You are not alone if the notion of parallel parking causes you to break out in a cold sweat. It can be stressful whether you’re attempting to pass your state’s driving test or trying to nab the final parking place on a busy street. Parallel parking, like other difficult driving skills, becomes easier with practice, yet an increasing number of drivers disregard this ability as unimportant. And, inexperienced drivers in certain U.S. states may be able to doze off during this portion of driver’s education and still pass the driving test.
Michigan is the most recent state to consider removing parallel parking from the list of driver’s license requirements. House Bill 4576 was introduced by Republican Representative Sarah Lightner on May 9. The representative informed media sites in the Detroit region that she introduced the bill after getting complaints from voters who were dissatisfied that they spent $50 on the state driving test only to fail because of a skill they deemed unnecessary or extraneous.
“The Secretary of State shall not require an applicant for an operator’s license to demonstrate competency in the skill of parallel parking in order to pass a driving skills test,” the law declares.
Rep. Lightner’s office told HowStuffWorks, “The premise behind the measure is that parallel parking abilities are crucial and are taught throughout driver’s education, yet few Michigan drivers are often in situations that necessitate parallel parking.” “The feedback has been mixed, but it has sparked a terrific dialogue about the current abilities required to operate a vehicle safely.”
In May of 2019, sixteen states did not require a driver’s license applicant to demonstrate parallel parking proficiency, writes Rob Stumpf for The Drive. Now, Michigan is reviving a debate that has been dormant for some time. In 2015, Maryland was the most recent state to eliminate parallel parking from its driver’s exam.
Alabama, Arkansas, California, Colorado, Florida, Illinois, Nebraska, North Carolina, Ohio, Oregon, South Dakota, Tennessee, Virginia, and Wyoming have also abandoned the skill. In the case of Maryland, as reported by NPR and USA Today in 2015, the state’s Motor Vehicle Administration deemed it unnecessary to continue including parallel parking on the test, as the skills required are nearly identical to those required for other portions of the test, such as a reverse two-point turn. Critics stated at the time that the state’s intentions were to both speed up the test and reduce the number of drivers who had to retake it; same worries are shared by critics of the proposed legislation in Michigan. According to NPR, there was also a great deal of public opposition, primarily from elder state residents who remarked on internet news articles that it was unjust that younger drivers would have an easier driving test.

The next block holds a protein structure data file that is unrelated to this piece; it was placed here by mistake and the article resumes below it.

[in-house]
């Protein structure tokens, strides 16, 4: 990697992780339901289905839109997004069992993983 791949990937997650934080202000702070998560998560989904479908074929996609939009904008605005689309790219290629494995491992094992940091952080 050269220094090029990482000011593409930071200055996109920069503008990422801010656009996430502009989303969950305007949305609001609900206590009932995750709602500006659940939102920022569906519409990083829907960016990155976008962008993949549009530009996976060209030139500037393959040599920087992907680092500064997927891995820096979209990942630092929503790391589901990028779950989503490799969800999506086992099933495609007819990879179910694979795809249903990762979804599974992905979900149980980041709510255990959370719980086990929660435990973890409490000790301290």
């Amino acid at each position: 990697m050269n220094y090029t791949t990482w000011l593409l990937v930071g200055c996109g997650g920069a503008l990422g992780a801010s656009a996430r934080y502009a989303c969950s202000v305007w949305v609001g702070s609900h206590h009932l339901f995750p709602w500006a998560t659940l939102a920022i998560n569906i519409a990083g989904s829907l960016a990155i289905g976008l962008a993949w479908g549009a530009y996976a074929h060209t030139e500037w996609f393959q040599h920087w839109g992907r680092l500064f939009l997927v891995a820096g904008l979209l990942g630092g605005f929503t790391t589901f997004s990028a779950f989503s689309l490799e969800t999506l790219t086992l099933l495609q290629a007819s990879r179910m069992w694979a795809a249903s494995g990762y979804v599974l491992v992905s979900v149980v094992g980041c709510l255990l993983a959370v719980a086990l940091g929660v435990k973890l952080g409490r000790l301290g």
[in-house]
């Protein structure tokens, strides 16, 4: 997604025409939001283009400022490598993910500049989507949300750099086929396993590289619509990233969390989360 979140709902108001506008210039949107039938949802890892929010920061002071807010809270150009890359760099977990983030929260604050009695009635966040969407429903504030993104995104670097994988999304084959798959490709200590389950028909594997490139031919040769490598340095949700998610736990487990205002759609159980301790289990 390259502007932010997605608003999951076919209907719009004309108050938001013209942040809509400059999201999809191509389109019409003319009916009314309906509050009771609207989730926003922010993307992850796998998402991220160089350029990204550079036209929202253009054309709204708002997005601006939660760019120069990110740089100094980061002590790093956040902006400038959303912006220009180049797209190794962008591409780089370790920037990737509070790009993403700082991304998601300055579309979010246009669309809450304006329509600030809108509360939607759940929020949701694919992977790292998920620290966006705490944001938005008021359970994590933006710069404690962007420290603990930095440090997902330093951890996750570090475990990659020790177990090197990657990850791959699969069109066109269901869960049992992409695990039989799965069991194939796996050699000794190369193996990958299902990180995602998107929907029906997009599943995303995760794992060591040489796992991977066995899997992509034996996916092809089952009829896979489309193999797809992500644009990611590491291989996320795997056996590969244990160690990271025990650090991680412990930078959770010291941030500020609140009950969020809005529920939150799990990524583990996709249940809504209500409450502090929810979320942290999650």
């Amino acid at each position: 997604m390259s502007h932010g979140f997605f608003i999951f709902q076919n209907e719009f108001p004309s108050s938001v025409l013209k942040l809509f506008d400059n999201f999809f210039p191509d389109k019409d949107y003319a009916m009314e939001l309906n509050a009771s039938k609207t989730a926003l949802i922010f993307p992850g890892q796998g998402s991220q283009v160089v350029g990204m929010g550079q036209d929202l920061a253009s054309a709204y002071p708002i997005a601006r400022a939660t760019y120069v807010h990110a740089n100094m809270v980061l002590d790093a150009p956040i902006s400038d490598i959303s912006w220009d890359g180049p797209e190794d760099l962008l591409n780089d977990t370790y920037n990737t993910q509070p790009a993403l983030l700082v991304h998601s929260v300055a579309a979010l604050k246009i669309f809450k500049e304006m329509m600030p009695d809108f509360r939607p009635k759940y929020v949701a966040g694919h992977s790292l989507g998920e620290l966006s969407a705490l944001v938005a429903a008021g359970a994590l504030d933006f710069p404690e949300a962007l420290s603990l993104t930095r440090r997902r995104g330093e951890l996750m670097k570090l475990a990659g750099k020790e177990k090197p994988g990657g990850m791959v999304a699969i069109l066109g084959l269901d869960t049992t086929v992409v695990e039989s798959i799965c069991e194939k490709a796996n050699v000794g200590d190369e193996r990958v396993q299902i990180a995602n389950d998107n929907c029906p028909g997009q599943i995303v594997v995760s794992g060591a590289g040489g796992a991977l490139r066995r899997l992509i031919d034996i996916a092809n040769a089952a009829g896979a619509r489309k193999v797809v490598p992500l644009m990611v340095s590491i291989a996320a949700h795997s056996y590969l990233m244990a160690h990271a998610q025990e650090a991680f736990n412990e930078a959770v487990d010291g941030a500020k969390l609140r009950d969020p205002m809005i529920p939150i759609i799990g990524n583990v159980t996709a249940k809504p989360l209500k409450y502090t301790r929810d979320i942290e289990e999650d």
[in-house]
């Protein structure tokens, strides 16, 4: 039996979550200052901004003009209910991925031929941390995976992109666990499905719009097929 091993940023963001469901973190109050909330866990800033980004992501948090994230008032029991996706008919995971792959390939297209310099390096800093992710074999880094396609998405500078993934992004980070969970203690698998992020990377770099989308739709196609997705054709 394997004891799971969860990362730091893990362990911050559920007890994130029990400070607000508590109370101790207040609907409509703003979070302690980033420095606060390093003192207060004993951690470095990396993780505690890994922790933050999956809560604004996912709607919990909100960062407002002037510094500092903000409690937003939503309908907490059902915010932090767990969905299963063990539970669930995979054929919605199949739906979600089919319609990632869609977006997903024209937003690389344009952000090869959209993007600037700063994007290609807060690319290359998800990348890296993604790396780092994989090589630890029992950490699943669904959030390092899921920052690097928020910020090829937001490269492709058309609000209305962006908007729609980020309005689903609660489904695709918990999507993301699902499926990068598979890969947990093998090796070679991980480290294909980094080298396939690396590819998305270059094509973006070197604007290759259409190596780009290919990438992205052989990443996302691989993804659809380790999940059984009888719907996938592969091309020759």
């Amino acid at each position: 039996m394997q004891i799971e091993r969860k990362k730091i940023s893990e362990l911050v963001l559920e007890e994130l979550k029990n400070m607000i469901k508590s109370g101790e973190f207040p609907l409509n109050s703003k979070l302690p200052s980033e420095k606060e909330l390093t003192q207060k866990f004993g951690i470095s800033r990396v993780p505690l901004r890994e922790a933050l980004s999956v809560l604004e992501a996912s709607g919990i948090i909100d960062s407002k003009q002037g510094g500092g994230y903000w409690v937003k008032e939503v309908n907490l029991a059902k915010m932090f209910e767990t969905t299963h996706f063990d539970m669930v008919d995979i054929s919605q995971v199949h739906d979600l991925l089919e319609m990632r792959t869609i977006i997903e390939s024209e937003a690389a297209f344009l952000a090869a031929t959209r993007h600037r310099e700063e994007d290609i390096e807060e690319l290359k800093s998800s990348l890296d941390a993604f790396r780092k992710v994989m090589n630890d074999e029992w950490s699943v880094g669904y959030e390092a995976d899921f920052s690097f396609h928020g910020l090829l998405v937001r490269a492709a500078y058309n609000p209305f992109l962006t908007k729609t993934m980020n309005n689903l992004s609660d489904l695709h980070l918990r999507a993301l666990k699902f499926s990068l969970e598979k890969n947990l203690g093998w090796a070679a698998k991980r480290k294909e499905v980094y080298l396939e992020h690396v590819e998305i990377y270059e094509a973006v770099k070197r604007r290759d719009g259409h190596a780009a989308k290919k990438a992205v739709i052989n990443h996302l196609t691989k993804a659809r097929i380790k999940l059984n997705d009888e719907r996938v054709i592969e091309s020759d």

So, what happens to drivers who theoretically study parallel parking but never grasp the skill? Thanks to parking lots, parking garages, angled street parking spots, and valet parking, this obstacle is easily circumvented in a number of locales. Moreover, if you drive a newer vehicle, it likely incorporates at least some technological aids. Some automakers refer to these safety systems as “advanced” or “active,” while others refer to them as “driver aids” or “driver assistance.” The newer and more expensive the vehicle, the more probable it is that these technologies will be sold as “semi-autonomous” or “self-parking” technology.
These features, according to AAA, include:
- Back-up cameras
- Multi-angle cameras
- Front and rear parking sensors that detect nearby obstructions.
- Side sensors that alert the driver when they are approaching the curb
- Devices that assist in locating a parking space that can accommodate the vehicle.
- Technologies that partially (driver assistance) or fully (parking assist) direct the vehicle into the parking space.
Someday, individuals will ride in fully driverless vehicles that require less time in a parking space, according to a report by Deloitte.
Although Lightner informed media outlets in the Detroit region that parallel parking is “becoming an outmoded practice,” her office warned HowStuffWorks that the measure should not be taken as a replacement for actual driving abilities. According to Lightner’s office, driver-support systems were included in the bill’s considerations, but the bill was not crafted with the idea of drivers relying on parking assist systems in mind.
In general, jurisdictions that have ceased testing parallel parking nevertheless require first-time drivers to undergo a driver’s education course, which includes teaching on parallel parking.
Even though the states that have discontinued parallel parking tests did not do so because to the availability of new technology, it seems inevitable that such technology will eventually replace parking skills. After all, if state representatives introduce legislation based on the feedback of their constituents, and if those constituents become increasingly accustomed to relatively basic features such as backup cameras and parking sensors, as well as more advanced technology such as parking assist systems that actively steer the vehicle, then it’s easy to see where this is headed.
As for Michigan, where numerous automakers are releasing these new features as rapidly as can, we’ll see if other legislators concur with Lightner. The bill must be approved by both chambers of the Michigan legislature and signed by Governor Gretchen Whitmer for it to become law. Like other states that have approved similar rules, parallel parking would still be taught in driver’s education courses in Michigan.